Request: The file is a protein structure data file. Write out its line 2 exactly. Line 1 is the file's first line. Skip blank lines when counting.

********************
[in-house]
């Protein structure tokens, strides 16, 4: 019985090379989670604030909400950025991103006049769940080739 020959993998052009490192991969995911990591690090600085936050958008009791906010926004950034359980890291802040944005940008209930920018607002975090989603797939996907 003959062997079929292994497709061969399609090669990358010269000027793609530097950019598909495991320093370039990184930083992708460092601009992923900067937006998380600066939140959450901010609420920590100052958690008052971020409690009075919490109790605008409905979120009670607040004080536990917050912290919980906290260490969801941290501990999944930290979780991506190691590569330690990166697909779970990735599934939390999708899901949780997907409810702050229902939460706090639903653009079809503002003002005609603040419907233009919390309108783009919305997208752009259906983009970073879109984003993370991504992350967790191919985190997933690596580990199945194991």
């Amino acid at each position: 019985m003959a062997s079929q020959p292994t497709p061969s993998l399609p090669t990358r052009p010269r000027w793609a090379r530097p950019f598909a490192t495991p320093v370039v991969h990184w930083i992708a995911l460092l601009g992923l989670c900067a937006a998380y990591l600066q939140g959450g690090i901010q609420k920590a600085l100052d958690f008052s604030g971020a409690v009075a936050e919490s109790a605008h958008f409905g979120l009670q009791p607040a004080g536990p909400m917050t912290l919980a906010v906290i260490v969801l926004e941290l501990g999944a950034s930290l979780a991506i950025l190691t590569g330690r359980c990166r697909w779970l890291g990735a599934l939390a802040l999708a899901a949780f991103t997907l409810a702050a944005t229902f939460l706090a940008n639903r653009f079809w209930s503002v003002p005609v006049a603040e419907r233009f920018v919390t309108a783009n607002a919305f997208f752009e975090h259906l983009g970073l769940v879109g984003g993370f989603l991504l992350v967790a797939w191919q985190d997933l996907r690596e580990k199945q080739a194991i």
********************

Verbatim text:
């Protein structure tokens, strides 16, 4: 019985090379989670604030909400950025991103006049769940080739 020959993998052009490192991969995911990591690090600085936050958008009791906010926004950034359980890291802040944005940008209930920018607002975090989603797939996907 003959062997079929292994497709061969399609090669990358010269000027793609530097950019598909495991320093370039990184930083992708460092601009992923900067937006998380600066939140959450901010609420920590100052958690008052971020409690009075919490109790605008409905979120009670607040004080536990917050912290919980906290260490969801941290501990999944930290979780991506190691590569330690990166697909779970990735599934939390999708899901949780997907409810702050229902939460706090639903653009079809503002003002005609603040419907233009919390309108783009919305997208752009259906983009970073879109984003993370991504992350967790191919985190997933690596580990199945194991």